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Center for Justice & Economic Advancement

Normalizing Education Resource Center


Understanding Family Educational Rights and Privacy Act (FERPA)


Prepared by Mihaela Henderson, RTI International (July 2023) 

FERPA is a federal law that protects the privacy of students’ education records. The term “education records” means those records that are (1) directly related to a student and (2) maintained by an educational agency or institution or by a party acting for the agency or institution. The law applies to all schools that receive funds under an applicable program of the U.S. Department of Education (ED). 

At the postsecondary level, FERPA affords “eligible students” the right to have access to their education records, the right to seek to have the records amended, and the right to have some control over the disclosure of information from the records.   

Eligible students have the right to

  • Inspect and review their education records maintained by the school

  • Request that a school correct their education record if they believe it to be inaccurate or misleading 

Under FERPA, an educational institution is prohibited from disclosing personally identifiable information from students’ education records without consent unless the disclosure meets an exception to FERPA’s general consent requirement. Examples include school officials with legitimate educational interest, such as institutional research staff conducting analyses of prison education program effectiveness; other schools to which a student is transferring; staff conducting audit or evaluation activities; appropriate parties in connection with financial aid to a student; organizations conducting studies for or on behalf of the school; accrediting organizations; judicial or legal staff to comply with a judicial order or lawfully issued subpoena; appropriate officials in cases of health and safety emergencies; and state and local authorities, within a juvenile justice system, pursuant to specific state law. 

Schools may disclose, without consent, “directory” information such as a student’s name, address, telephone number, date and place of birth, honors and awards, and dates of attendance. However, schools must tell eligible students about directory information and allow parents and eligible students a reasonable amount of time to opt out of disclosure. It is important to note that opting out of directory information disclosure does not preclude institutions from using student education records for audit, evaluation, and program improvement purposes. 

FERPA and Prison Education Programs 

Postsecondary institutions enrolling incarcerated students must navigate the challenges of providing higher education in prison while also complying with FERPA guidelines. For example, students in prison education programs face restrictions on the use of technology that make it difficult for them to access the information needed to complete their Free Application for Federal Student Aid (FAFSA). Prison education programs may need to develop a process for securing student consent so that school staff can access student education records and help facilitate FAFSA completion.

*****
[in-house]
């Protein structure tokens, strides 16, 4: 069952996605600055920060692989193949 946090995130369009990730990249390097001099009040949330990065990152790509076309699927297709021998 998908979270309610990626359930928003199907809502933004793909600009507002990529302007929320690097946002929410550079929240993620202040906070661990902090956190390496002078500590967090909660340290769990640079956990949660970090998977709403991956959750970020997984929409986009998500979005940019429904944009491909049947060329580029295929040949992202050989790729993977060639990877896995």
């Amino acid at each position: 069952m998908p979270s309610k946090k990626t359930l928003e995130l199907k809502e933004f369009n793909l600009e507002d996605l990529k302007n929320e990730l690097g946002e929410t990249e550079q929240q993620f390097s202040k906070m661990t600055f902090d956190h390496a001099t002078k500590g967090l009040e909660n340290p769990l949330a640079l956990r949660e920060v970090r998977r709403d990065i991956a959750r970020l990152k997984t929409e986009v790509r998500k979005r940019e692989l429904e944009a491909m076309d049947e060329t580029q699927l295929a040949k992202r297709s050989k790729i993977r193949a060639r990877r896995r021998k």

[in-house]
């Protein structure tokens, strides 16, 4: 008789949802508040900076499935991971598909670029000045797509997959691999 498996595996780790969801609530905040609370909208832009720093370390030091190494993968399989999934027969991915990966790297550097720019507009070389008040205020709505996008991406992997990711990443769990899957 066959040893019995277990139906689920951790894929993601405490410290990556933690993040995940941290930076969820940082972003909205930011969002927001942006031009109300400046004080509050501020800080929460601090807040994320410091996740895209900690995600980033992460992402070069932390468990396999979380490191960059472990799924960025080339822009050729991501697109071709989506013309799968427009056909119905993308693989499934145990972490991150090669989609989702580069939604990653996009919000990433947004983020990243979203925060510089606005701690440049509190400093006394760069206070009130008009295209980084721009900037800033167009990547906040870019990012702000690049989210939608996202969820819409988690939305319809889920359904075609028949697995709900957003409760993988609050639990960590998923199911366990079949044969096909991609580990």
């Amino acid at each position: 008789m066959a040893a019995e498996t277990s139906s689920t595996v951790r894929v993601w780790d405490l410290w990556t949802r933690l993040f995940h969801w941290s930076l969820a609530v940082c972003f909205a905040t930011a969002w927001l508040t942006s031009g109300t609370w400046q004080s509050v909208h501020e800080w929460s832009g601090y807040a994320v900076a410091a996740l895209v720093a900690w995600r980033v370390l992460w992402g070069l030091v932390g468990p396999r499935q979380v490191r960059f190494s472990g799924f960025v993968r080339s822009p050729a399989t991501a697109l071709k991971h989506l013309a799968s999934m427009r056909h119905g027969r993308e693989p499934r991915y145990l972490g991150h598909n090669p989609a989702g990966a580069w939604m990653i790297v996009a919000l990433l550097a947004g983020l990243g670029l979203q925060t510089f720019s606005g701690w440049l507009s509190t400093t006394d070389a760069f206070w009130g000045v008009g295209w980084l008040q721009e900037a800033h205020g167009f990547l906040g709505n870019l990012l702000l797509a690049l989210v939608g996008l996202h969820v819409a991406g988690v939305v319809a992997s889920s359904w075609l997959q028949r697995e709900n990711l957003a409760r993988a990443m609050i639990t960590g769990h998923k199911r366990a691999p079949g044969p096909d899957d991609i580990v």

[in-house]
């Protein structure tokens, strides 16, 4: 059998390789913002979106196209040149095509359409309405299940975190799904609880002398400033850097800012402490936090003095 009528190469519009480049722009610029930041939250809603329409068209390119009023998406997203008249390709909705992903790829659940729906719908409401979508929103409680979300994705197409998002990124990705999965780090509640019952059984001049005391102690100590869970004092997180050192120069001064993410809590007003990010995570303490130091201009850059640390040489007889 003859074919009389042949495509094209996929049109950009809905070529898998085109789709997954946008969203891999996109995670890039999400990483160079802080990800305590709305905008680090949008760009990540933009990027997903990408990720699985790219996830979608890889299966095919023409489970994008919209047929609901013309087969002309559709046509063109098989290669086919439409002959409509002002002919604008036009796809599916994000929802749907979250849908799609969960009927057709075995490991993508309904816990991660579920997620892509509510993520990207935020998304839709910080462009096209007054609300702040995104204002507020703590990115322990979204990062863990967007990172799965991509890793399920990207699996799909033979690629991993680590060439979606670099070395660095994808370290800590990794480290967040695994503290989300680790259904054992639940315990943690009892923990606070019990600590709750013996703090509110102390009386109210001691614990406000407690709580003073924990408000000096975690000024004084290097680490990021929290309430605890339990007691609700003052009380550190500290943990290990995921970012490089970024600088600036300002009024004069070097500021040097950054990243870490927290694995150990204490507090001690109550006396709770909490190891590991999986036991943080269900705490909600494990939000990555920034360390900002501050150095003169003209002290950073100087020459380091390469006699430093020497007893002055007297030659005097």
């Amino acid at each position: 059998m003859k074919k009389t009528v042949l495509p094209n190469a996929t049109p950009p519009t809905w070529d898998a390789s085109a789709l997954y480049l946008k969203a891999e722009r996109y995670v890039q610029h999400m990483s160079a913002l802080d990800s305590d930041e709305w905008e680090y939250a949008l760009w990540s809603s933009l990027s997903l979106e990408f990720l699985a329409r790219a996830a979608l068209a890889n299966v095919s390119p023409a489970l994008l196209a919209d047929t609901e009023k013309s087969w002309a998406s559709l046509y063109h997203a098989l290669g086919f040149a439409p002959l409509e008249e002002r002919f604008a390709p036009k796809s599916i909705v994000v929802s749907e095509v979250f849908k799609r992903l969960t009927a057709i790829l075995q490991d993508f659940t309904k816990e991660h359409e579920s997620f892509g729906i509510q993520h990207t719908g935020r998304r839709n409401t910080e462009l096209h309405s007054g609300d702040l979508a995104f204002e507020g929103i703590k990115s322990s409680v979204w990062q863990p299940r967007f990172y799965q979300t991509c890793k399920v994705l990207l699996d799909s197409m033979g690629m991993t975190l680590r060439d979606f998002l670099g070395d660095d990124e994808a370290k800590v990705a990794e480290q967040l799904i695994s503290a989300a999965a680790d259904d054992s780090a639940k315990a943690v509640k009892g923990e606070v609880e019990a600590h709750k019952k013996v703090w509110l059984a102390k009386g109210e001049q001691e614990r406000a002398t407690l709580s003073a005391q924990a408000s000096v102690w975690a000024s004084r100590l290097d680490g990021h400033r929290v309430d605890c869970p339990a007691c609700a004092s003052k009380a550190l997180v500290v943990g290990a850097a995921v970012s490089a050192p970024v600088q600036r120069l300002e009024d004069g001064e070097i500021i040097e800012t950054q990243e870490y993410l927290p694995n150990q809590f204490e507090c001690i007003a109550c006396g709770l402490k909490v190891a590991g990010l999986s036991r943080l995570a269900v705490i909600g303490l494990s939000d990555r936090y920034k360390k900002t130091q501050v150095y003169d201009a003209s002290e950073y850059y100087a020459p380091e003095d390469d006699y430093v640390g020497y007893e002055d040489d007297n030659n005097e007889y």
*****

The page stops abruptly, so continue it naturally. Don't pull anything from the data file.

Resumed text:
Institutions operating future Pell-eligible prison education programs may also be required to collect data on various student activities and outcomes, including access to academic and career services, corrections transfers, post-release enrollment, completion rates, and job placement rates. Given that some institutions may gain access to sensitive student information (e.g., transfer facility, sentence length, time to release, etc.), ED guidance suggests institutions that receive such information that is not used in the determination of federal financial aid eligibility should develop internal policies on redaction in close collaboration with their counsel. Any decision to redact information appearing in incarcerated students’ records should follow applicable privacy laws, including FERPA.  

To solve these challenges, some institutions are exploring the use of third-party technology to overcome facility restrictions and deliver distance education to incarcerated students or send FERPA-protected student data such as grades. As institutions consider implementing third-party technology and/or collecting student information from incarcerated students and the department of corrections (DOC), they must carefully evaluate how student consent and privacy of education records impact such efforts. For example, it is common practice for DOC to require students with online accounts to provide their passwords so DOC can access their information. In this context, it is important that data sharing agreements between DOCs and postsecondary institutions explicitly address protections for FERPA-related data.  


ED recommendations for implementing FERPA in the context of prison education programs include the following:

  • New language should be adopted when discussing FERPA issues, moving away from using “FERPA release” to “consent to share information.” 

  • Every request for students to provide consent for the college to share their information should be accompanied with a standard support letter from the education director of the state DOC.

  • Conducting orientations/seminars on understanding FAFSA and the consent form should be mandatory. This step could be built into the current delivery of financial aid advisement. 

  • Sharing of the student’s education record as governed by student consent should include relevant DOC representatives rather than staff names. For example, the consent request could specify job titles, such as education director, education coordinator, site-based education navigator, or unit team counselor. If a postsecondary institution needs to list actual staff names, the consent must be collected every time there is a change in staff.